• Cons: The mobile device you use as a time clock won’t be available for other business needs while in kiosk mode. If you don’t have many tablets and you need to use other business apps on them frequently, a dedicated time clock might be better for you.
  • Pricing: You can find tablets suited for small business use for $100 or less. 

Access control

Some technology in this sector can work as both a time clock and an access control system.

  • How it works: When an employee uses their key card, password or biometric scan to enter a building, the system can log this time and use it as a time stamp. You can also establish an anti-passback control system, which requires employees to use credentials to exit a building. This serves as their clock-out. The system is often paired with a stand-alone time clock that’s used for meal or rest breaks.
  • Pros: Pairing access control with time and attendance lets your employees accomplish two tasks — secure building entry and time tracking — with one action. The anti-passback controls common in access control systems also prevent employee time theft and buddy punching.
  • Cons: If you don’t already have an access control system in place for your business, buying one just to get a time clock is unnecessary. Otherwise, the only prominent disadvantage of access control systems might be their prices and complicated setup. However, affordable, user-friendly options exist.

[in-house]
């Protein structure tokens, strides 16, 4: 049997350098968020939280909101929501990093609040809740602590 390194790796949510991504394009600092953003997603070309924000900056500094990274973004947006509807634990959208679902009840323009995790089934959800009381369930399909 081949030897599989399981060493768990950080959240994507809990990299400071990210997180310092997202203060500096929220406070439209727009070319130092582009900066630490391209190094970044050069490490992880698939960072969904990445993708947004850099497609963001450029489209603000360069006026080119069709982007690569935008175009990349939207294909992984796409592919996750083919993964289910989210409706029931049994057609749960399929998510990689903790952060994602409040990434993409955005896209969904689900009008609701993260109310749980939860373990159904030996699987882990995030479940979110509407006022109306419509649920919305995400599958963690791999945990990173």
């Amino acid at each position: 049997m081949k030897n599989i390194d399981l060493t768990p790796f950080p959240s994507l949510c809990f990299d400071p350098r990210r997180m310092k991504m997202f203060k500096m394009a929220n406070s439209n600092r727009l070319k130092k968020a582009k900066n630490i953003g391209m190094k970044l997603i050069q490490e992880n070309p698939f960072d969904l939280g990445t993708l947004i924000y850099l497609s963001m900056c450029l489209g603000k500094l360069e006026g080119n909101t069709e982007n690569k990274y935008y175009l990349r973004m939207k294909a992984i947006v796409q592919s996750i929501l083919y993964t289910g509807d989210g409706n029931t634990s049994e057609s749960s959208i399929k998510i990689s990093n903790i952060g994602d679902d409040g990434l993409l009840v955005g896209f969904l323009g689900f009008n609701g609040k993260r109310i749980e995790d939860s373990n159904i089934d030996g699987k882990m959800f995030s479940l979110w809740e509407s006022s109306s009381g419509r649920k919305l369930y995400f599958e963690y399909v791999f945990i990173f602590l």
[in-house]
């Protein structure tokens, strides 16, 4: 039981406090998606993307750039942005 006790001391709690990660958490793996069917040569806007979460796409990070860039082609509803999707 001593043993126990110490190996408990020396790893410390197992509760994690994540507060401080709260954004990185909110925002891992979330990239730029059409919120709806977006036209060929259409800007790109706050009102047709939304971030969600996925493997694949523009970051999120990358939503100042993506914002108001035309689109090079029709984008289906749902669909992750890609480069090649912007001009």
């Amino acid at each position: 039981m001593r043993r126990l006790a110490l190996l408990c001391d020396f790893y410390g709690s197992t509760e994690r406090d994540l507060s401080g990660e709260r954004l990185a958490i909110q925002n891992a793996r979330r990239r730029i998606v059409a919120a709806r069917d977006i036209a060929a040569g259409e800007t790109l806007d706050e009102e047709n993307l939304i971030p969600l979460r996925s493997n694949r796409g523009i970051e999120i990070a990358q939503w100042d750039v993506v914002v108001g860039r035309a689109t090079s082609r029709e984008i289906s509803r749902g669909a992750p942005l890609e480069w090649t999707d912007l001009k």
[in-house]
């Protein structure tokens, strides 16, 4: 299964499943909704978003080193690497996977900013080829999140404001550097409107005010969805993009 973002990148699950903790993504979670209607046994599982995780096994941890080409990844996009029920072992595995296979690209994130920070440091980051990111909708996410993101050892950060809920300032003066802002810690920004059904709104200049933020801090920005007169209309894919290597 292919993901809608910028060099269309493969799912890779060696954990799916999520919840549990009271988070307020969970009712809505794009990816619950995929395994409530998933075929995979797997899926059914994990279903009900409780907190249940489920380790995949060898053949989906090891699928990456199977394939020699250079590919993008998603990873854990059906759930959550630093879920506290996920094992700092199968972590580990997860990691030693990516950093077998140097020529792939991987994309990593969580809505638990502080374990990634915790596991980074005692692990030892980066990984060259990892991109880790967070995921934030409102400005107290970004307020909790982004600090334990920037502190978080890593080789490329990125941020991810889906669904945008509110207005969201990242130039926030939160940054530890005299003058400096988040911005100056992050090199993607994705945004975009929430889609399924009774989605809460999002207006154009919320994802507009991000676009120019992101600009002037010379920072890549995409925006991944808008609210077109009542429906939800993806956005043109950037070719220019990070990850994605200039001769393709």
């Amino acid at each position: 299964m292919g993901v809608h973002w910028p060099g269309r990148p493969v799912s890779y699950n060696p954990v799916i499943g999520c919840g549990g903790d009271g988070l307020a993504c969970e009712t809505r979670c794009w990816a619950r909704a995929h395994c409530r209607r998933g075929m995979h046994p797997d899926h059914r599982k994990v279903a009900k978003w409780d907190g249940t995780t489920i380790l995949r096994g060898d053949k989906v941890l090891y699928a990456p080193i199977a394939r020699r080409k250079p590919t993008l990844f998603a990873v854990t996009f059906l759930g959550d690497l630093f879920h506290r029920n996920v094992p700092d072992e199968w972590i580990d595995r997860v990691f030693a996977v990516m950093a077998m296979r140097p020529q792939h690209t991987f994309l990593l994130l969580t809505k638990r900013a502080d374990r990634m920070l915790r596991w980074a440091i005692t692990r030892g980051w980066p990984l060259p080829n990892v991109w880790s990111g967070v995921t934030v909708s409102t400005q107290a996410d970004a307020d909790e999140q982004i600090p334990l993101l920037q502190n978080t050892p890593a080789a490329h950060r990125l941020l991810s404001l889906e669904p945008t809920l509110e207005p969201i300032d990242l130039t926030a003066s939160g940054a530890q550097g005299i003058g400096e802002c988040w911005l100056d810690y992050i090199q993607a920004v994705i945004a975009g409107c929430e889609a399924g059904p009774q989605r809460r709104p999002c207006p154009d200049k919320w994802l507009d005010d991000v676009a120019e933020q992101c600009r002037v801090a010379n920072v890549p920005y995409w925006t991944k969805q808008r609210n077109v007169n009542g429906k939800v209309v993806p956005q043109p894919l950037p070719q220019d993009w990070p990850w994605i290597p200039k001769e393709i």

• Pricing: Access control systems can cost a minimum of $500 per entry point.
Did You Know?Did you know
Access control systems provide an extra layer of security for your business. They can restrict access to your entire business or to certain areas within your facilities.

The importance of time clocks

As mentioned above, each year, U.S. employers lose an exorbitant amount of money due to time theft. Much of this is due to employees stealing a few minutes each day, which can be prevented with a comprehensive time and attendance system. Biometric time clocks prevent buddy punching, and tools such as geofencing ensure team members can clock in only at the locations you allow. These mechanisms guarantee that you’ll pay staffers only for the time they actually work.